Psoriasis and drugs. Psoriasis and medicines. Psoriasis and other diseases. Some drugs can exacerbate lesions in psoriatic patients and also can inhibit the response to the antipsoriatic treatments. It is considered a risk factor because it increases the possibility of contracting a disease or suffering from a condition.
There are risk factors for the onset of psoriasis and one of them is drugs. It is considered a risk factor because it increases the possibility of contracting a disease or suffering from a condition.
In addition, if a patient already diagnosed with psoriasis takes any of these medications listed below, an exacerbation of the lesions and a poor response to the antipsoriatic treatments may occur.
Some of these drugs are:
Systemic and topical corticosteroids applied on large areas and took in high doses after being abruptly suspended.
Chloroquine and hydroxychloroquine that can even trigger a generalized form of the disease.
NSAIDs (ibuprofen, naproxen, indomethacin).
Beta-blockers (atenolol, propanolol, nebivolol, carvedilol, labetalol, nadolol, oxprenolol, sotalol) (these are drugs that block Beta1- and Beta2-Adrenergic Receptors. They are used for the treatment of hypertension, angina pectoris and cardiac arrhythmias. Depending on the receptors they blocked, they are classified as cardioselective such as atenolol and non-cardioselective like the propanolol which was one of the first drugs developed).
(captopril, enalapril, lisinopril, fosinopril, imidapril, perindopril, quinapril, ramipril, trandolapril)
They are a group of drugs with diverse characteristics, all of them are bound to the beta adrenergic receptors producing a competitive and reversible antagonists of stimulant effects of beta.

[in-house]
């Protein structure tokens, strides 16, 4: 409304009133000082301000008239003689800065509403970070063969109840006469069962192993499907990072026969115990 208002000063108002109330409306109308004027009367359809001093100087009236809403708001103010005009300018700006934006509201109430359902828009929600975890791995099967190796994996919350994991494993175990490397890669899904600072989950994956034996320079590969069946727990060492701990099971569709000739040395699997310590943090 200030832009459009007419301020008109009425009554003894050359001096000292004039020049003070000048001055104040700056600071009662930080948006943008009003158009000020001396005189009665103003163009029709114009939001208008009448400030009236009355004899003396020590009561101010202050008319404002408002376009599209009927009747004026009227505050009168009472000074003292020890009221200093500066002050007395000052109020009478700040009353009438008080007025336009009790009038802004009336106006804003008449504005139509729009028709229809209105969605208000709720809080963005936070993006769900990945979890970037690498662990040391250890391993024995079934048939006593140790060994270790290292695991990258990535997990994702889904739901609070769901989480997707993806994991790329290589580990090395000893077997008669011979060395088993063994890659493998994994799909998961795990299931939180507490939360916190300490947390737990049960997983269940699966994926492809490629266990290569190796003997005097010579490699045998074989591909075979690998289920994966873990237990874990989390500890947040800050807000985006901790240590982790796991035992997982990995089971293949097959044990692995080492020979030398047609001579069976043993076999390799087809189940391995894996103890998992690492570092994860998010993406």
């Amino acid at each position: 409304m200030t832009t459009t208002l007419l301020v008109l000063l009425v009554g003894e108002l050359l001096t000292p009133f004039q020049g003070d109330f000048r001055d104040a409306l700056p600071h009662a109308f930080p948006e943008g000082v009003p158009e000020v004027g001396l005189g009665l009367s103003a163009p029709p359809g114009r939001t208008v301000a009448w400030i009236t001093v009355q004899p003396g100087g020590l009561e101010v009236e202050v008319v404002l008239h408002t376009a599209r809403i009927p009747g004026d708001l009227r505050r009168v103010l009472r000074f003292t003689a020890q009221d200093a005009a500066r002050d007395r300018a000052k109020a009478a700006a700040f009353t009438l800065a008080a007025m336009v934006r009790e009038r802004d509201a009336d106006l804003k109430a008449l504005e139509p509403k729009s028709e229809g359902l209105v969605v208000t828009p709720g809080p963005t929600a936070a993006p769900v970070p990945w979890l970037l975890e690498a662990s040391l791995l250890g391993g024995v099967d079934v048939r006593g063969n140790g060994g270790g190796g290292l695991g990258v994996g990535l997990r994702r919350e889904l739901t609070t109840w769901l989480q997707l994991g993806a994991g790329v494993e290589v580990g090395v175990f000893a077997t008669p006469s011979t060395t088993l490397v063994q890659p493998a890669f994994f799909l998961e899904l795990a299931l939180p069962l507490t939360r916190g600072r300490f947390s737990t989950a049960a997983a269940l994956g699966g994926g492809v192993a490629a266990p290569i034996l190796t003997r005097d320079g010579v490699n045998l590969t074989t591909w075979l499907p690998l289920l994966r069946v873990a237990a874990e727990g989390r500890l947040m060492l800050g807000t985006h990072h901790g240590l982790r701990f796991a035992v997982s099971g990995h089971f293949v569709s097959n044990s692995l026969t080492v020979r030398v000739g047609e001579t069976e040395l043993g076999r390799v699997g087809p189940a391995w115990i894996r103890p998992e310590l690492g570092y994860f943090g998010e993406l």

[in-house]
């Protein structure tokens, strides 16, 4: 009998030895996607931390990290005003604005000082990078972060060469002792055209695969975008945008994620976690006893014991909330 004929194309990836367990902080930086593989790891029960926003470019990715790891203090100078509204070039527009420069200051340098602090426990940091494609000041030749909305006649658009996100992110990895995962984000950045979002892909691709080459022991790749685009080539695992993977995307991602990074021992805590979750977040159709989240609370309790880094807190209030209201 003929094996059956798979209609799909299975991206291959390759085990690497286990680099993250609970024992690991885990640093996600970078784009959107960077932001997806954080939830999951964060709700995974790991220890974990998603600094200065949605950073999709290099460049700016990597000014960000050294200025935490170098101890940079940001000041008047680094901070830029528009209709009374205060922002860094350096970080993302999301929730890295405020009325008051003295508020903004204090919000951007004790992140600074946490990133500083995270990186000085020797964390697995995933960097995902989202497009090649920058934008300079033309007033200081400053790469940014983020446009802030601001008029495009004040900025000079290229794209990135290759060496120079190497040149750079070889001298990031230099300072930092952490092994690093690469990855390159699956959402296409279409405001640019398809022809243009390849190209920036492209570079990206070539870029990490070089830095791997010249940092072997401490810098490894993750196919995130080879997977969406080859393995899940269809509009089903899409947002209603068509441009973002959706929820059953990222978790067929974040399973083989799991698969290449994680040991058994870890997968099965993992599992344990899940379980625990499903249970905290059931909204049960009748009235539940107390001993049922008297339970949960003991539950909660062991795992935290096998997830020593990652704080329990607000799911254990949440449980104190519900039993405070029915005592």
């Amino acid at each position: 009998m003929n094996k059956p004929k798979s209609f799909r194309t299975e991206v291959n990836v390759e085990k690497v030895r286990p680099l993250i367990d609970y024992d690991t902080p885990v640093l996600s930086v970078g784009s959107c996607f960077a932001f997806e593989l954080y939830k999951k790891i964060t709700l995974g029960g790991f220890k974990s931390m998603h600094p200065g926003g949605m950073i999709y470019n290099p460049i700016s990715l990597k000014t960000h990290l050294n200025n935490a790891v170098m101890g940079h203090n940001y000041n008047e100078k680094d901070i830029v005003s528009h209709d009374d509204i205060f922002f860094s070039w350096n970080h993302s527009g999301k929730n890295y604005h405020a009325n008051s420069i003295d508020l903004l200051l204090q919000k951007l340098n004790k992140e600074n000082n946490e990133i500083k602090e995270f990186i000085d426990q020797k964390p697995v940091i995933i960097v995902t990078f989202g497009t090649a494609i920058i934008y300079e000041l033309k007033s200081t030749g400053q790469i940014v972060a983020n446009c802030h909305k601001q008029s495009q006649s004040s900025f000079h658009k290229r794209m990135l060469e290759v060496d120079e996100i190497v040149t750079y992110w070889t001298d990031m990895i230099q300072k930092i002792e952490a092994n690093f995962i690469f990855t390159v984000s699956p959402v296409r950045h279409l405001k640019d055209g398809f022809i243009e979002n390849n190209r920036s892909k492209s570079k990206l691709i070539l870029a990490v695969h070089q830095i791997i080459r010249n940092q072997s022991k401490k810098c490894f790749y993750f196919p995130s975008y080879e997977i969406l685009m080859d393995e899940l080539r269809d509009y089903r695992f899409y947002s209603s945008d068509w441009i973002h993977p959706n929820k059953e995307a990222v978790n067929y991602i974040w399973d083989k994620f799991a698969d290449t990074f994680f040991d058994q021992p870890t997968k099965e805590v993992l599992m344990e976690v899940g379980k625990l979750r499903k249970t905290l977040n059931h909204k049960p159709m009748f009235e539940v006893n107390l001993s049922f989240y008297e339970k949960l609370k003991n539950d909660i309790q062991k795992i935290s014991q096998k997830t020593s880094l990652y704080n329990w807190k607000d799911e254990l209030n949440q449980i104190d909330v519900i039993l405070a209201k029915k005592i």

In pharmacology, a beta-blocker (also written β-blocker) is a type of medication used for the treatment of various conditions, particularly for the treatment of heartbeats disorders and cardioprotection after a myocardial infarction.
Beta-blockers are also called beta-adrenergic blocking agents, beta-adrenergic antagonists or beta-antagonists. Most beta-blockers are only antagonists, which means drug binding to the receptor does not activate it, although some are partial antagonists, causing a limited activation of receptor -although it is a considerably lower activation than the one produced by full agonists.
Examples of beta blockers:
Dichloroisoprenaline, the first beta-adrenergic receptor antagonist drug.
They act on Beta 1 and Beta 2 receptors
• Carvedilol (has additional alpha-blocking activity and intrinsic sympathomimetic activity)
• Labetalol (has additional alpha-blocking activity)
• Penbutolol (has intrinsic sympathomimetic activity)
• Pindolol (has intrinsic sympathomimetic activity)
Beta 1 selective or cardioselective blockers. They act preferentially on Beta 1 receptors
• Acebutolol (has intrinsic sympathomimetic activity)
Beta2 selective blockers
• Butaxamine (slight alpha adrenergic agonist activity) - Not used in clinical practice, only experimentation.
It is important to consult your primary care physician before starting a treatment for psoriasis if you are taking one of the drugs mentioned above.
If you have not got any good results with other psoriasis products, try
Psotherapy the natural remedy, successfully tested by millions of people around the world, without contraindications or side effects.
The information in this site is for informational purposes only, in no case may constitute the formulation of a diagnosis or the prescription of a treatment; it’s not intended and must not in no way replace the direct doctor-patient relationship or the specialist visit; it is recommended to always ask the opinion of your doctor and/or specialists about any indication given. If you have doubts or questions about the use of a Psotherapy product do not hesitate to contact your doctor. Read the Disclaimer »
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treatment, the photospublished testimonies and in vitro assay show that it is possible but not totally sure that people obtain the same results when using Psotherapy products.” Disclaimer